Even though I was very excited to get a new dog, I ended up getting so much more. I don’t feel lonely anymore. Howie wakes me up when he feels like I’ve been sleeping too long and from that point on he’s with me all day.  Howie has taught me a lot about myself, and even though he is unable to talk, Howie has taught me a lot of lessons as well. Howie loves to run around in the backyard. My favorite thing to do in the morning is watch him run around as the sun is coming out. One day when I was watching him run, I had a thought to myself. I thought about how Howie has spent half of his life so far being beaten and mistreated, however he doesn’t let his past get in the way of him. I learned that day that there are some things I deal with emotionally that I just need to let go. Why spend my time thinking about my hardships when I could go run around and enjoy my day?

A boy and his best friend. Howie, a beautiful happy brown dog, with his front paws up resting on his human's thigh.
The author and his best friend, Howie.

The lady at the adoption center was not wrong when she said Howie may display some odd behaviors. When he hears a loud noise such as the lawn mower or a neighbor taking out their trashcan, he spins more than a dreidel on Hanukkah. When we first brought Howie home, it was a fight to get him inside because he loved having his own yard so much. Once we got him used to being inside, the fight transitioned into trying to put him outside. After so many stains in the carpet and holes in the yard, Howie now takes himself outside to relieve himself and he doesn’t spin nearly as much as he used to. Moments like these are when Howie teaches me the lesson of patience.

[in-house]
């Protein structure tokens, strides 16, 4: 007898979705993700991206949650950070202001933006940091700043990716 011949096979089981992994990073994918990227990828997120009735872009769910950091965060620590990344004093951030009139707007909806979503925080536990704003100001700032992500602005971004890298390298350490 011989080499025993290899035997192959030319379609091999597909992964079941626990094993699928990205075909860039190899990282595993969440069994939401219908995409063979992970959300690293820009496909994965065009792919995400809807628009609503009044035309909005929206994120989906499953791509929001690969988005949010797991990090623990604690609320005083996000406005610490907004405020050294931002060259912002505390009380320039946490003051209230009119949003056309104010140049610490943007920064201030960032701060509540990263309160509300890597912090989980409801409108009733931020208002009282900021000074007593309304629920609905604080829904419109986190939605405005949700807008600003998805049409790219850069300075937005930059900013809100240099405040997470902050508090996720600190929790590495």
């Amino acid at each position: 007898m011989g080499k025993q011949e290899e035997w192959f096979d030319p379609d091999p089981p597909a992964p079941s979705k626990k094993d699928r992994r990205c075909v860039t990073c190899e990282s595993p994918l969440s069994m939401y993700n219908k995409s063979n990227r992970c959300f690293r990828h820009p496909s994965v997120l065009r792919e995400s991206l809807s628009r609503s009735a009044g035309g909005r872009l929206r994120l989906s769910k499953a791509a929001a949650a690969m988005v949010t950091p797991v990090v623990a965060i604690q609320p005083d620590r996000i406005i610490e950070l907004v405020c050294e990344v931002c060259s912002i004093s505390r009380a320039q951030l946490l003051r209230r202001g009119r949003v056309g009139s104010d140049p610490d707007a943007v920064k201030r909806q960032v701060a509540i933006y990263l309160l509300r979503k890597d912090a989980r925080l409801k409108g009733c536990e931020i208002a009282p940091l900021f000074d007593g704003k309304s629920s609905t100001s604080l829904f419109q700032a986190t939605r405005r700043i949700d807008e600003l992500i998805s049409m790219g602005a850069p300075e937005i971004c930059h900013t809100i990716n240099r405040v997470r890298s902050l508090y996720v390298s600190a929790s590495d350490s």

Howie used to hate going on walks. Seeing the leash would give him PTSD about being tied to a fence with rope and he would go and hide. Today its one of his favorite things to do. I know in the back of his head he still has a little fear from the leash, but he doesn’t let his thoughts get the best of him. I wish someone gave me this advice from the start of COVID, but I’m glad Howie was able to teach me it. Something else Howie taught me is that sometimes, all somebody needs is an ear. There have been times where I have been very upset and wanting to talk to somebody. In an empty home, the only somebody to talk to is Howie. When you vent to Howie, he doesn’t give you advice or any opinions to how you’re feeling. He just lays his head on your belly and lets you talk. Just having an ear to listen to my problems has been a huge help for me. When friends today vent their issues to me, I often just let them know I understand. Howie listening to me express my feelings taught me to be a better friend.

When I sat down at my dad’s computer, I thought I was going to be picking out a dog. I ended up picking up not only my best friend, but the best friend you could ever ask for. Howie has taught me things about my self that my friends of more than 10 years never have. He’s been there for me when I just needed somebody to spend time with. Some of the lessons Howie has taught me are going to stick with me for the rest of my life. One of the biggest lessons he has taught me is loyalty. While Howie won’t be here for a lifetime, I will be there for his. I will always stick by his side no matter what because that’s loyalty. I could never thank Howie enough for all he has done for me and taught me, but I think the most factual thing he has ever reciprocated to me is that King Frederick was right when he said that the dog is a man’s best friend.


(Read all the pieces in This I Believe)